Previous studies show alcohol exposure affects zebrafish locomotionat low concentrations, fish tend to swim faster, and as the dose increases, swimming typically slows. Alcohol can also negatively impact the school's cohesion.
In Porfiri's trials, the single exposed zebrafish showed changes in locomotion when observed alone consistent to those predicted by independent studies in the past. In a group setting, however, the zebrafish behavior was remarkably different: Fish exposed to intermediate or high alcohol concentrations nearly doubled their swimming speeds, suggesting that the presence of peers had a substantial impact on social behavior under the influence of alcohol.
Most remarkably, the unexposed fish also modulated their behavior and swimming speeds differentially in the presence of a shoalmate exposed to different levels of alcohol.
"These results were very surprising," explained Porfiri. "It is clear that the untreated fish were matching the swimming speed of the alcohol-exposed fish, and this correlation was especially strong at an intermediate level of alcohol exposure. At very high or low levels, the influence decreases."
Porfiri believes that one explanation for the high-speed swimming of the exposed individual may be hyper-reactivity to an enriched environmentthe tank containing shoalmates. Alcohol has also been shown to decrease inhibitory behavior in zebrafish. The increased speed may therefore also reflect a heightened interest in interacting with shoalmates. Regardless, this deviation from expected behavior is highly significant, as it points to the ability of social stimuli (the untreated shoalmates) to change an individual's response to alcohol.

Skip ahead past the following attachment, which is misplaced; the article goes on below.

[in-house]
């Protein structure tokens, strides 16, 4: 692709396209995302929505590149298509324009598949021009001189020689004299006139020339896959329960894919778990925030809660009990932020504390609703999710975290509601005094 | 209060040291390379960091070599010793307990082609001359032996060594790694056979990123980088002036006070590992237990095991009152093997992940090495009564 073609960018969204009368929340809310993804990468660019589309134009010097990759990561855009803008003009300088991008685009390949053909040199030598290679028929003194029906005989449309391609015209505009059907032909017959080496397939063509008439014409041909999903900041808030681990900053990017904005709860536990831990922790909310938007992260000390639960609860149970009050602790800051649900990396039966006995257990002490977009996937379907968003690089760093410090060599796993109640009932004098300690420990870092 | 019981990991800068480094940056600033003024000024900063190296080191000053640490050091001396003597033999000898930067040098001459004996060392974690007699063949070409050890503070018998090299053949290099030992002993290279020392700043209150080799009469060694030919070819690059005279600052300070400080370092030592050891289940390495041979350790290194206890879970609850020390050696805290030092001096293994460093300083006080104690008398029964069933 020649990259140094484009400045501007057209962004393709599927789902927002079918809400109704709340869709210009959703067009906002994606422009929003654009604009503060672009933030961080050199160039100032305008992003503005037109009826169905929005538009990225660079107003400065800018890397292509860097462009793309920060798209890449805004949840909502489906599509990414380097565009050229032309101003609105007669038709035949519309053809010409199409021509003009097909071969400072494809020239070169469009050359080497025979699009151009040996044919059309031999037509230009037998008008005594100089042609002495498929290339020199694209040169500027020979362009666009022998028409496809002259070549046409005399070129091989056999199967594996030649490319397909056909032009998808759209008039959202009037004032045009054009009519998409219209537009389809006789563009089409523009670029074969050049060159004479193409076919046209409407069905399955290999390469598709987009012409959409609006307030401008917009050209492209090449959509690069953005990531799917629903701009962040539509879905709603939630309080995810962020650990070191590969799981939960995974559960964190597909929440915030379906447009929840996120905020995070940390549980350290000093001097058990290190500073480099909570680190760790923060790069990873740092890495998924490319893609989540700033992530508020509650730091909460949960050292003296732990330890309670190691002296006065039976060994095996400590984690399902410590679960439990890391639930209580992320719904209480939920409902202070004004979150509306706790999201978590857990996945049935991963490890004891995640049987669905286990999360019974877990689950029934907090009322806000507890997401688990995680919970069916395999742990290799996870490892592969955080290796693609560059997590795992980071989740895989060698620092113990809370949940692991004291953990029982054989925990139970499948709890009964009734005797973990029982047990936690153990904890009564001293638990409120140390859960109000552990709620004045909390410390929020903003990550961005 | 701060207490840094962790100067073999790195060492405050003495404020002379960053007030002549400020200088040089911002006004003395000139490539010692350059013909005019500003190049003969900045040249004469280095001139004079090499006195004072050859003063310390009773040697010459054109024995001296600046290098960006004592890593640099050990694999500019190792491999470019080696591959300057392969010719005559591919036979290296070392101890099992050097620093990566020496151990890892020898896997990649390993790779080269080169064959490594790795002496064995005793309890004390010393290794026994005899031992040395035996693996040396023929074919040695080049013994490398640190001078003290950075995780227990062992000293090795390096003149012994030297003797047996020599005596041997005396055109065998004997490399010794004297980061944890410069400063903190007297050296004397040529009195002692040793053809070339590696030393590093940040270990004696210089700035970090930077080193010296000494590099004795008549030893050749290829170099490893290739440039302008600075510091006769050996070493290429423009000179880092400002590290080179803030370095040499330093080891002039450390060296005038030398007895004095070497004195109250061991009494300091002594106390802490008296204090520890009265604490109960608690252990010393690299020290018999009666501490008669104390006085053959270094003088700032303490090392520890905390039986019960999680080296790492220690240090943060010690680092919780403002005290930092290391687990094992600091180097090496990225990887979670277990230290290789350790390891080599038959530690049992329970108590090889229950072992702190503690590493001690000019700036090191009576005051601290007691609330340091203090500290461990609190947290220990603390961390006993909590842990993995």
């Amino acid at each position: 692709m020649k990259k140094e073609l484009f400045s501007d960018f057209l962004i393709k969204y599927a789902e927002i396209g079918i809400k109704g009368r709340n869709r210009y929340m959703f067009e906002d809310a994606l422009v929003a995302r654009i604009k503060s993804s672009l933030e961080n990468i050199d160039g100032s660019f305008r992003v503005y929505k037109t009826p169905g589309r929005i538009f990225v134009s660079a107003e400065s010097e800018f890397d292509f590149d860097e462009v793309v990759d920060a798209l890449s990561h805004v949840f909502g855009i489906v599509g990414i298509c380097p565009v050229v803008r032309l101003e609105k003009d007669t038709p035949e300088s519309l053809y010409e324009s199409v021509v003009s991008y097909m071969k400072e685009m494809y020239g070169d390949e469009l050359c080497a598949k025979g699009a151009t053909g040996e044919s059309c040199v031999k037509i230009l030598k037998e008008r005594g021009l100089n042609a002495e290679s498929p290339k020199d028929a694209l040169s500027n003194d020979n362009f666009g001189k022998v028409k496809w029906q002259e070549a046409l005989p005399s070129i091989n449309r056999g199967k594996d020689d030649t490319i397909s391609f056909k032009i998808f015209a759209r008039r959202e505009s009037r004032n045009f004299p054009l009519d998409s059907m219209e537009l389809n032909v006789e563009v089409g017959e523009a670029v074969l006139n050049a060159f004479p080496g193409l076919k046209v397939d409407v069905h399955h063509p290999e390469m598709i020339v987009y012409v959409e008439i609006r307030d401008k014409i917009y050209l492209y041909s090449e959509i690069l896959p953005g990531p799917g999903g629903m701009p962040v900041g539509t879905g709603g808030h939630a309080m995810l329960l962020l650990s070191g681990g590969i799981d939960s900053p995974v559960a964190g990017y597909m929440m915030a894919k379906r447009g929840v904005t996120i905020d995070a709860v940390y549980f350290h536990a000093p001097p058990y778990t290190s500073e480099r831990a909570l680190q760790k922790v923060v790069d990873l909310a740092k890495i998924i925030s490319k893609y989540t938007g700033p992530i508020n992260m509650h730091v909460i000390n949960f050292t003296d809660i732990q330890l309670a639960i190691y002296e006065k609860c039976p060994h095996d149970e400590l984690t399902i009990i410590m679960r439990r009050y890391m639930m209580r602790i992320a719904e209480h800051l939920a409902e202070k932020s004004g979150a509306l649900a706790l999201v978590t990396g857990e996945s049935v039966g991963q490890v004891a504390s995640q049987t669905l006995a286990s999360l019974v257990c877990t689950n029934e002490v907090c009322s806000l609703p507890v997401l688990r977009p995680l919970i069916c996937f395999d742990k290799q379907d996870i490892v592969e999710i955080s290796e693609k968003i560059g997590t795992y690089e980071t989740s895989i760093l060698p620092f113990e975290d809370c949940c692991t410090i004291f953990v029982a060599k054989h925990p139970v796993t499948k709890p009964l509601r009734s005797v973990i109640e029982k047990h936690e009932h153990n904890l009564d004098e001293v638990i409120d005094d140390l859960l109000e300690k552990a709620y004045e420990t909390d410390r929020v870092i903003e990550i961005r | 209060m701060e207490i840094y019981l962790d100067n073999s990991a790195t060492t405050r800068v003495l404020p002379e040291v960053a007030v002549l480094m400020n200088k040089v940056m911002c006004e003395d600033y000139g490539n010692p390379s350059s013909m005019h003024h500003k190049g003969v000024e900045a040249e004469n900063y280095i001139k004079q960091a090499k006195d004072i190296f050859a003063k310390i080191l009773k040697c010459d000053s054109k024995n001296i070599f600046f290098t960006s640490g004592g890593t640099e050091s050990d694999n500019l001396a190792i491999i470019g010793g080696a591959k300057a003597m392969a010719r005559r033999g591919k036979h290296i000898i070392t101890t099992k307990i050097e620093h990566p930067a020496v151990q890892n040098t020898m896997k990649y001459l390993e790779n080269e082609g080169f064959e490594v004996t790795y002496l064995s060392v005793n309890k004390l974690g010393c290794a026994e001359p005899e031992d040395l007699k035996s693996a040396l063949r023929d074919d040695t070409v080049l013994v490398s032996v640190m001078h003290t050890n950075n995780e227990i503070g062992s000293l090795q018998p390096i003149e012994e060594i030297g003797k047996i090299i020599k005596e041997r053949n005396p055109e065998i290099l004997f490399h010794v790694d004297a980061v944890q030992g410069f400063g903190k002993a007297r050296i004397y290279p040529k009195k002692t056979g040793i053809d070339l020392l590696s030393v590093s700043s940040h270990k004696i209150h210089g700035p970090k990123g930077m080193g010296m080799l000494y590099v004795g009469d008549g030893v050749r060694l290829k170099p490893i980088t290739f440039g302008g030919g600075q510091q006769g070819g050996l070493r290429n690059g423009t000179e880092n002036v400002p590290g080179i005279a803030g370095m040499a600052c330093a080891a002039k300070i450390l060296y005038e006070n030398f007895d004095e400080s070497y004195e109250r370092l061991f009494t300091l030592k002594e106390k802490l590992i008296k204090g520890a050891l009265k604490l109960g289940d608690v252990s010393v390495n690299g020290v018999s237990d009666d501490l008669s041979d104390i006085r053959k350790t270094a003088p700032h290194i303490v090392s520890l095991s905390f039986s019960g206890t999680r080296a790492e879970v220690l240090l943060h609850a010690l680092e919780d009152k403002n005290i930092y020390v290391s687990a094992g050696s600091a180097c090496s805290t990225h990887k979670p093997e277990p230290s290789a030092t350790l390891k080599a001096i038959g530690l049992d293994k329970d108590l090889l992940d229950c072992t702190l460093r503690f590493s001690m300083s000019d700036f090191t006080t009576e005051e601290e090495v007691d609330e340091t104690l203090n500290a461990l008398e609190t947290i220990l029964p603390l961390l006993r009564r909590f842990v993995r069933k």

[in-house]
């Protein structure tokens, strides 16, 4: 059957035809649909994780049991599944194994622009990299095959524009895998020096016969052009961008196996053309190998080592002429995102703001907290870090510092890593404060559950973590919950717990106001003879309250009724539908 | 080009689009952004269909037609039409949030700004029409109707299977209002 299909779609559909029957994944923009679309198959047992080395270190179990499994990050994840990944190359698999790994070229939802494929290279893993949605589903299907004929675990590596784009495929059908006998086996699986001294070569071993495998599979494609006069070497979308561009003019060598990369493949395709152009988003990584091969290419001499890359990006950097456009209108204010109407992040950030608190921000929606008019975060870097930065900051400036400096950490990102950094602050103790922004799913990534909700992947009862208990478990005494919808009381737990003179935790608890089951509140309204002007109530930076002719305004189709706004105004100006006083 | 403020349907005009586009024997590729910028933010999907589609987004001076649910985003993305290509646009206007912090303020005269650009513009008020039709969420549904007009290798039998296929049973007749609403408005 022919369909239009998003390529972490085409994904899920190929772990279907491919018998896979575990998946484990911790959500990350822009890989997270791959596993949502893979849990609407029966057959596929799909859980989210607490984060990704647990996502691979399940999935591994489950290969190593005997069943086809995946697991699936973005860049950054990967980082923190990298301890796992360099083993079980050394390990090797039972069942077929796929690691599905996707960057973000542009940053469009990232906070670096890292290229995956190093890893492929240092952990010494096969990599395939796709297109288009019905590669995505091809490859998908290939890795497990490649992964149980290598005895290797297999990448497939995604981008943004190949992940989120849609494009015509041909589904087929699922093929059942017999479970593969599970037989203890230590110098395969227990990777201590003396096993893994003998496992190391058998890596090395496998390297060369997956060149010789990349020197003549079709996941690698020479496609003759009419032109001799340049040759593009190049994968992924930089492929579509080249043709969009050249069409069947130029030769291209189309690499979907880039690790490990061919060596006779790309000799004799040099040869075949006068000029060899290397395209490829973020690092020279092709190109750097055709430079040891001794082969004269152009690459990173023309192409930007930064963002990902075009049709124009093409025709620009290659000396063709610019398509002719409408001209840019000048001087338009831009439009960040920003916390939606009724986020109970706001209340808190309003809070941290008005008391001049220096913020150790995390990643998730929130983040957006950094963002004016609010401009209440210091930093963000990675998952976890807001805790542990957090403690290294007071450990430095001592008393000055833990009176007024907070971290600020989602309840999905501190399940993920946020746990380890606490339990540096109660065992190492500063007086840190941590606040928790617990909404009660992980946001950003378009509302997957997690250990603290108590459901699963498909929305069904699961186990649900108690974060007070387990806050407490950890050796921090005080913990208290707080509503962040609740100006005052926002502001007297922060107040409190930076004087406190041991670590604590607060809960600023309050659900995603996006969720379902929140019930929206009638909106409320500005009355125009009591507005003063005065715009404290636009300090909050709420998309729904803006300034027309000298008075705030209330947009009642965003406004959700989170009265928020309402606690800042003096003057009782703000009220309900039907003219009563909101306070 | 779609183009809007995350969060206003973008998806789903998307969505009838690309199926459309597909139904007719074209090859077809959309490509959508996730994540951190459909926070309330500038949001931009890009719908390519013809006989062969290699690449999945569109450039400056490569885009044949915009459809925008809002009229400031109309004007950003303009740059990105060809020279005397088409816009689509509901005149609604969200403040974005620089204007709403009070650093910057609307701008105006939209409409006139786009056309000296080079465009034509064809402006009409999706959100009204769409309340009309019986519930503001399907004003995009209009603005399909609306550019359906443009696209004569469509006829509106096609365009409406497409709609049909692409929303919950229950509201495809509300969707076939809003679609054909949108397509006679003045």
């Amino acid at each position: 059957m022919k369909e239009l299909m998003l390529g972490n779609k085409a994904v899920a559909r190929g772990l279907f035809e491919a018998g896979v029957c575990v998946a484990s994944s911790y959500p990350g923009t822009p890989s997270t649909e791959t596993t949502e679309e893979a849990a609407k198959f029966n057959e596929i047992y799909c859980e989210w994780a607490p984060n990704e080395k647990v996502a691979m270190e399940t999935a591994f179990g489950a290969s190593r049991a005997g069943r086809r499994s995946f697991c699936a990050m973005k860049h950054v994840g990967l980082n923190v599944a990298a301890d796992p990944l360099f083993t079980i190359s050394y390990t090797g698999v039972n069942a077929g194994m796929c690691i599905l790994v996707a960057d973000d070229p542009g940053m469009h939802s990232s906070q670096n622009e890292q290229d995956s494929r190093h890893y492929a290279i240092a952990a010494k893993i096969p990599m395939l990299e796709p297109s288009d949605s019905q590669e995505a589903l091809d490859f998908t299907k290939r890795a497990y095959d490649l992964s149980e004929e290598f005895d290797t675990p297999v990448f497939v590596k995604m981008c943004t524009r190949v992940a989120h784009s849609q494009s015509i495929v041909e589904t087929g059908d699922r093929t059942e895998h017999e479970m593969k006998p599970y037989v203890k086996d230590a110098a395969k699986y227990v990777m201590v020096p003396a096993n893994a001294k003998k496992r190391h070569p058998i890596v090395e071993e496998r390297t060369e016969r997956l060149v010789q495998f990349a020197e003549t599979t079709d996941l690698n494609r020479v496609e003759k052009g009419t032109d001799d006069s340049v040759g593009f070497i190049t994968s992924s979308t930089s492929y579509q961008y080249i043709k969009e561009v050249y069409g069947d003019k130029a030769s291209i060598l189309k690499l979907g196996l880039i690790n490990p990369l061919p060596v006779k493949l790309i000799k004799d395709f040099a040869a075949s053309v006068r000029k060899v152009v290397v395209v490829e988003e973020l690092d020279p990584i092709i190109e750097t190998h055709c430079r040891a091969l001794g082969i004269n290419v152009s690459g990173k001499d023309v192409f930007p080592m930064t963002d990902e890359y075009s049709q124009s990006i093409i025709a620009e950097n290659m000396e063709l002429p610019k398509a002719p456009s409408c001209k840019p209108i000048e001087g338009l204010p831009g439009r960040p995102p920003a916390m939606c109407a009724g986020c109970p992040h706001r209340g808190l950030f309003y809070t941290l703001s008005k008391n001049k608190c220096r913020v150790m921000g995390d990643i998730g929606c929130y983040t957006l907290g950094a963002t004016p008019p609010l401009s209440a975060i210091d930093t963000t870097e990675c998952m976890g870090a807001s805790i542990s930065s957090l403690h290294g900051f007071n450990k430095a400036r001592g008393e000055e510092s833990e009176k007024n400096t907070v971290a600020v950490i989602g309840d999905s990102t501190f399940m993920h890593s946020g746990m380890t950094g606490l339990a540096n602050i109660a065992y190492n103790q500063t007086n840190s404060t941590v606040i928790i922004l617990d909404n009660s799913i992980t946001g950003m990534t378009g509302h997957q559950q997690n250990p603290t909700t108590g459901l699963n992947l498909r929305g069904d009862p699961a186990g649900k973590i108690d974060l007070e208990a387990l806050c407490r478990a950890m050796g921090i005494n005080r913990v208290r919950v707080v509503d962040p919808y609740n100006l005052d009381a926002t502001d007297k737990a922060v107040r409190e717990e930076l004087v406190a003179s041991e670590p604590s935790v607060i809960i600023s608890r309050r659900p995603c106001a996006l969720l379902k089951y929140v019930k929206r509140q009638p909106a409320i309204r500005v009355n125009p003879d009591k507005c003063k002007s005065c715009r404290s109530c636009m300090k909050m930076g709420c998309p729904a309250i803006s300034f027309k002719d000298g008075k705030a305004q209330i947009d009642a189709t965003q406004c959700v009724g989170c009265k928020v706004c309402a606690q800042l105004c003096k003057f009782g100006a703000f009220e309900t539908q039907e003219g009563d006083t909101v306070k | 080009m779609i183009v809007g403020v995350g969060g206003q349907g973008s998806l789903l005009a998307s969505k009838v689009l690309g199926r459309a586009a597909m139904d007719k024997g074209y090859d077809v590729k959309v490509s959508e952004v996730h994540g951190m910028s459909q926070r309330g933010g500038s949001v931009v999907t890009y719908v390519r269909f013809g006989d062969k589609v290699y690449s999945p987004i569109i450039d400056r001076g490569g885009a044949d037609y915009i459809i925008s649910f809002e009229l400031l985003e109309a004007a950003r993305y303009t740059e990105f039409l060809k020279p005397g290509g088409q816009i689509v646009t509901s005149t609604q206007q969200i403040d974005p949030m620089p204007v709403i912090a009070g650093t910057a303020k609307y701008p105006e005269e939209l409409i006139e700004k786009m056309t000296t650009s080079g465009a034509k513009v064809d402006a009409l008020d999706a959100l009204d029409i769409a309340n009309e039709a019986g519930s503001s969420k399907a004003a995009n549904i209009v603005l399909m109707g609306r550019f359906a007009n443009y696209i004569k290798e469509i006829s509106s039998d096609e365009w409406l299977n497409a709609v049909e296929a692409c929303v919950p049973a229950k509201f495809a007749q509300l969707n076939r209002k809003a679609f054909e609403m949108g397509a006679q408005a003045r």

The ability of alcohol-exposed zebrafish to influence untreated shoalmates may constitute a form of leadership, but researchers caution that aggressive,
|Contact: Kathleen Hamilton|
New York University Polytechnic School of Engineering